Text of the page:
Jenny Swain became the CEO of Allegra Orthopaedics Limited (ASX:AMT) in 2016. First, this article will compare CEO compensation with compensation at similar sized companies. Next, we'll consider growth that the business demonstrates. And finally - as a second measure of performance - we will look at the returns shareholders have received over the last few years. This process should give us an idea about how appropriately the CEO is paid.
How Does Jenny Swain's Compensation Compare With Similar Sized Companies?
According to our data, Allegra Orthopaedics Limited has a market capitalization of AU$11m, and paid its CEO total annual compensation worth AU$333k over the year to June 2019. That's actually a decrease on the year before. While this analysis focuses on total compensation, it's worth noting the salary is lower, valued at AU$282k. We looked at a group of companies with market capitalizations under AU$296m, and the median CEO total compensation was AU$381k.
That means Jenny Swain receives fairly typical remuneration for the CEO of a company that size. Although this fact alone doesn't tell us a great deal, it becomes more relevant when considered against the business performance.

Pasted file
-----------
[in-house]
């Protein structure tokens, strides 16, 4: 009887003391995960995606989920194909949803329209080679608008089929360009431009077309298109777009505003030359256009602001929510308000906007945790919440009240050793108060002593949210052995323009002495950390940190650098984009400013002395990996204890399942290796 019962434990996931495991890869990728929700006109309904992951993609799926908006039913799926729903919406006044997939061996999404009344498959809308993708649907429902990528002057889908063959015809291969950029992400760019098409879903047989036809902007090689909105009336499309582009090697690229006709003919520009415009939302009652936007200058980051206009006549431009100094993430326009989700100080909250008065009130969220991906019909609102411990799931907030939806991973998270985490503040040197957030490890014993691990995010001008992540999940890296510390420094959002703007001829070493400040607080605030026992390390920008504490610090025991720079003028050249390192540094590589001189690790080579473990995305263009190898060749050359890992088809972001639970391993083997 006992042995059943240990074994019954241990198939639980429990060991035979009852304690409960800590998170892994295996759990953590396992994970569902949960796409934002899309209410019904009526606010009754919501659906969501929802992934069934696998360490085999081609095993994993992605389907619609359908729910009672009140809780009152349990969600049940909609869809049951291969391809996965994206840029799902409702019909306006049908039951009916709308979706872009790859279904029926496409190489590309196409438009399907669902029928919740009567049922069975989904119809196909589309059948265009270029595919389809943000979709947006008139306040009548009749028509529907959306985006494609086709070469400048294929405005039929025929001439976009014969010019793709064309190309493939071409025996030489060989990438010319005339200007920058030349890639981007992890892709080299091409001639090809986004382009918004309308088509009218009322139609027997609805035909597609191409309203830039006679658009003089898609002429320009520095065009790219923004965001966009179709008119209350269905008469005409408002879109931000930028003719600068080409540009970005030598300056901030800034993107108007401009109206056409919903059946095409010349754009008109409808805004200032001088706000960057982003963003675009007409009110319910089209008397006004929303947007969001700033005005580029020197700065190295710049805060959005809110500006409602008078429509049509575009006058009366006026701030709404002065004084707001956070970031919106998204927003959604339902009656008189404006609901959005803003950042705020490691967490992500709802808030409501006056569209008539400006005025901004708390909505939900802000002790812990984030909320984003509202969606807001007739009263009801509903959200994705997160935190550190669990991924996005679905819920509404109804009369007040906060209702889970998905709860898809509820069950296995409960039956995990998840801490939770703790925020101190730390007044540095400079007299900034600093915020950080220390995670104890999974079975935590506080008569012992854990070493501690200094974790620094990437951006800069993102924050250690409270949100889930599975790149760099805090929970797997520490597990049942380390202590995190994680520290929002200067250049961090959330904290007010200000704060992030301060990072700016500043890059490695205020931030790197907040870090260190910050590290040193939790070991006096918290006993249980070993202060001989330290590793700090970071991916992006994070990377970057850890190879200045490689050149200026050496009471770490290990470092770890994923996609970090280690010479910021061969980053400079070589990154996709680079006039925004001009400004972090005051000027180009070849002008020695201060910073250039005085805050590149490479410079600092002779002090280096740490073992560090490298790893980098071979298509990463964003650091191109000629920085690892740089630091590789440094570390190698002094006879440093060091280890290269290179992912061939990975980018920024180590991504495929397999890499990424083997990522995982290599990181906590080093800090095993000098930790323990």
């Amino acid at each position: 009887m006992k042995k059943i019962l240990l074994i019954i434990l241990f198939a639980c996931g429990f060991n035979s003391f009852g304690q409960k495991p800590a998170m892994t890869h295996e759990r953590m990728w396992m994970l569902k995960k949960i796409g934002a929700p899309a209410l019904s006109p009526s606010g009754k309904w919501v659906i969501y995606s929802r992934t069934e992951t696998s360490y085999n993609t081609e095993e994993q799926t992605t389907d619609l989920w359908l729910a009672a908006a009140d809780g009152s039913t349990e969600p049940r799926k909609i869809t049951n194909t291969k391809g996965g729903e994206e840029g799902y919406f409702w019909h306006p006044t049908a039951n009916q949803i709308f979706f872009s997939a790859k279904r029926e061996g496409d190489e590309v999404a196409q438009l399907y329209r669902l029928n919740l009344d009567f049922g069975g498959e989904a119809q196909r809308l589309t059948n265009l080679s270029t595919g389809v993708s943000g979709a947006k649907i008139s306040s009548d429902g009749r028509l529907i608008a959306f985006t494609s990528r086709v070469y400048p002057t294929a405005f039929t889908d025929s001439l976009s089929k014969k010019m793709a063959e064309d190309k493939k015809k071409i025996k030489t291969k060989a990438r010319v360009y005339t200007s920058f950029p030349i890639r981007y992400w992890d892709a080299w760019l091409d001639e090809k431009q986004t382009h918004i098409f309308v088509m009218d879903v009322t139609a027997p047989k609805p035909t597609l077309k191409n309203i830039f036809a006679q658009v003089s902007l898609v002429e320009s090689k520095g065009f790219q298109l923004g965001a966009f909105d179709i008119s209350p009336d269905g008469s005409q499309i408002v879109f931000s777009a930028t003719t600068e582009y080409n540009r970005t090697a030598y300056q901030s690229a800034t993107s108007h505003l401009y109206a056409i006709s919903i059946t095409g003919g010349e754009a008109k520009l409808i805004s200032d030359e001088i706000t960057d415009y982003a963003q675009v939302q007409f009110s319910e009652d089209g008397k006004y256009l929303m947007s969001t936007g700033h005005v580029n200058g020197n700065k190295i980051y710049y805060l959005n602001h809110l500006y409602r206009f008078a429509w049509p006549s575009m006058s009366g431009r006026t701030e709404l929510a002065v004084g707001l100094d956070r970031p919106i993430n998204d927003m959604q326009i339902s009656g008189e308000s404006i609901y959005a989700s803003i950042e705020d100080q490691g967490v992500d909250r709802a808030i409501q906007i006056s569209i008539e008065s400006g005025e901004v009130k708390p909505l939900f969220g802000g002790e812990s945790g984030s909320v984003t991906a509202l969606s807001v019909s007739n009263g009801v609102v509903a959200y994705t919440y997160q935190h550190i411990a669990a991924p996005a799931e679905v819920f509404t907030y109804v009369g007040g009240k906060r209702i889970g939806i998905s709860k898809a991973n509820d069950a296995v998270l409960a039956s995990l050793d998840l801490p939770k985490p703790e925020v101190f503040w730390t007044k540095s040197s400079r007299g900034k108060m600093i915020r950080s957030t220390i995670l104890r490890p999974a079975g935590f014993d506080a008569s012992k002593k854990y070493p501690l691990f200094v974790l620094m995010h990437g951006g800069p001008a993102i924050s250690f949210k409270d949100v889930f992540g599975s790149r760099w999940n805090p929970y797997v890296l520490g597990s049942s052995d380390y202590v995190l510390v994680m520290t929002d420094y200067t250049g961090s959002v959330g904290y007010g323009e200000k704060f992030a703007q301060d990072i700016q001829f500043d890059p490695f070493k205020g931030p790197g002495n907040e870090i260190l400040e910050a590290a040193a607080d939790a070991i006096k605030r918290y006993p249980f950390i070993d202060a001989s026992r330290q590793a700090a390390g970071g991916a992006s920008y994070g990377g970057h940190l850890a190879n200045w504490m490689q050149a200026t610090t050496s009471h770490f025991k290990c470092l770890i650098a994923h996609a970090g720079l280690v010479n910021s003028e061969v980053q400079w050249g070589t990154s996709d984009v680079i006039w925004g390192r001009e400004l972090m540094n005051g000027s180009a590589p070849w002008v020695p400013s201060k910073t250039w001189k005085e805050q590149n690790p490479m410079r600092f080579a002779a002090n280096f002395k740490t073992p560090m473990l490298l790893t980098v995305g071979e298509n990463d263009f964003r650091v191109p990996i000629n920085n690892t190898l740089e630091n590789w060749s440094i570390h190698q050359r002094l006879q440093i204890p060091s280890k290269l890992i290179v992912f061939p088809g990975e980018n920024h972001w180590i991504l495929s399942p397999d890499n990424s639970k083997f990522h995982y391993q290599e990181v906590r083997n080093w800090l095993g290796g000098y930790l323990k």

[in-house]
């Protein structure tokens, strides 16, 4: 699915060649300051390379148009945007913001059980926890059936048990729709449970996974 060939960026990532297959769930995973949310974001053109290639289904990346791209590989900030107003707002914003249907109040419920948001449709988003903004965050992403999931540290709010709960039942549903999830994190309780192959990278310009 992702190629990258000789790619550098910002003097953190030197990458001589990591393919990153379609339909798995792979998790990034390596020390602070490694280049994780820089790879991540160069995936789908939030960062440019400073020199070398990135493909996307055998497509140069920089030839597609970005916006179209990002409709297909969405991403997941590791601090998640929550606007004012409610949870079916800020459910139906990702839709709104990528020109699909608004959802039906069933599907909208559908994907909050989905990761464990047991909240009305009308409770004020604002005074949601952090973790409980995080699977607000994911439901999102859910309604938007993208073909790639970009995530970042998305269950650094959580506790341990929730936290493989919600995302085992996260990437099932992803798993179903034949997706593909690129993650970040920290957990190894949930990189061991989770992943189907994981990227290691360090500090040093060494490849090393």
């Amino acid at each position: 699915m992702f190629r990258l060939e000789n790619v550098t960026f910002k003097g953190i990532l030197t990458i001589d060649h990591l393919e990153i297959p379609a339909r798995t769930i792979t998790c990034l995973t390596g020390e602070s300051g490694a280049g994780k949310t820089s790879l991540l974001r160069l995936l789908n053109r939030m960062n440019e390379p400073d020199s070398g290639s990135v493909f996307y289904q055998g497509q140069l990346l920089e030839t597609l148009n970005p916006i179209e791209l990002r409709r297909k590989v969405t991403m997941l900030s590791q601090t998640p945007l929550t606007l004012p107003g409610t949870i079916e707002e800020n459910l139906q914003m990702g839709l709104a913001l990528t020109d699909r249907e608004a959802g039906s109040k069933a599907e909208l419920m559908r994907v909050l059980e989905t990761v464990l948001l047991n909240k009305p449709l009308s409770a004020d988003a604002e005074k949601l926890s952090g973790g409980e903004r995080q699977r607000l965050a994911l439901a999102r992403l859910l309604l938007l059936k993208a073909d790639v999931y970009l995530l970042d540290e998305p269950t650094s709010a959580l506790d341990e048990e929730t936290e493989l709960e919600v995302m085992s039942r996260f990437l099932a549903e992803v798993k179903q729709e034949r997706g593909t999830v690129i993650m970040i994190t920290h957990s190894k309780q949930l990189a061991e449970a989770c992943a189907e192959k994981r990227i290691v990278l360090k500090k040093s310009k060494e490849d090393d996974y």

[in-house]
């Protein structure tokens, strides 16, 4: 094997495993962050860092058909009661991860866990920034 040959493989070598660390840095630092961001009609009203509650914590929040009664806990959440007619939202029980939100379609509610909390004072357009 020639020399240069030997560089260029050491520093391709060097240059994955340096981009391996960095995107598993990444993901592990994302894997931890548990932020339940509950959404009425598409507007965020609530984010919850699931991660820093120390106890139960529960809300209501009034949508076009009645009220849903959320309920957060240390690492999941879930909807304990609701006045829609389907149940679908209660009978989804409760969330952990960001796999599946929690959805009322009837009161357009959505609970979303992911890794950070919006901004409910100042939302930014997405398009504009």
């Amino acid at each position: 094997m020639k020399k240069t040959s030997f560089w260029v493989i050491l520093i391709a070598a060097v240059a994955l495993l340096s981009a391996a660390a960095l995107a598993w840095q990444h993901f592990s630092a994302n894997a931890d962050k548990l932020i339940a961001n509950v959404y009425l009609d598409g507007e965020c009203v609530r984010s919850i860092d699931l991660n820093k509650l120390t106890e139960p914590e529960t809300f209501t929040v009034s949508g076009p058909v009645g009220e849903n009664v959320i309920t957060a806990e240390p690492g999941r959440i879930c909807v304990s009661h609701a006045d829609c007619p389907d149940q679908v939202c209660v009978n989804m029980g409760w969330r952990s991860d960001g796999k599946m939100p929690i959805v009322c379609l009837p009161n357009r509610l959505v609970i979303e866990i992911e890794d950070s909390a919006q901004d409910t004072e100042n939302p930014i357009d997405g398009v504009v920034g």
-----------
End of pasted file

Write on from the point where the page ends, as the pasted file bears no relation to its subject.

You can see a visual representation of the CEO compensation at Allegra Orthopaedics, below.
Is Allegra Orthopaedics Limited Growing?
Over the last three years Allegra Orthopaedics Limited has grown its earnings per share (EPS) by an average of 38% per year (using a line of best fit). It saw its revenue drop 2.4% over the last year.
This shows that the company has improved itself over the last few years. Good news for shareholders. Revenue growth is a real positive for growth, but ultimately profits are more important. We don't have analyst forecasts, but you could get a better understanding of its growth by checking out this more detailed historical graph of earnings, revenue and cash flow.
Has Allegra Orthopaedics Limited Been A Good Investment?
Given the total loss of 16% over three years, many shareholders in Allegra Orthopaedics Limited are probably rather dissatisfied, to say the least. This suggests it would be unwise for the company to pay the CEO too generously.
Jenny Swain is paid around what is normal the leaders of comparable size companies.
We like that the company is growing EPS, but we cannot say the same about the lacklustre shareholder returns (over the last three years). We'd be surprised if shareholders want to see a pay rise for the CEO, but we'd stop short of calling their pay too generous. Shareholders may want to check for free if Allegra Orthopaedics insiders are buying or selling shares.
Important note: Allegra Orthopaedics may not be the best stock to buy. You might find something better in this list of interesting companies with high ROE and low debt.
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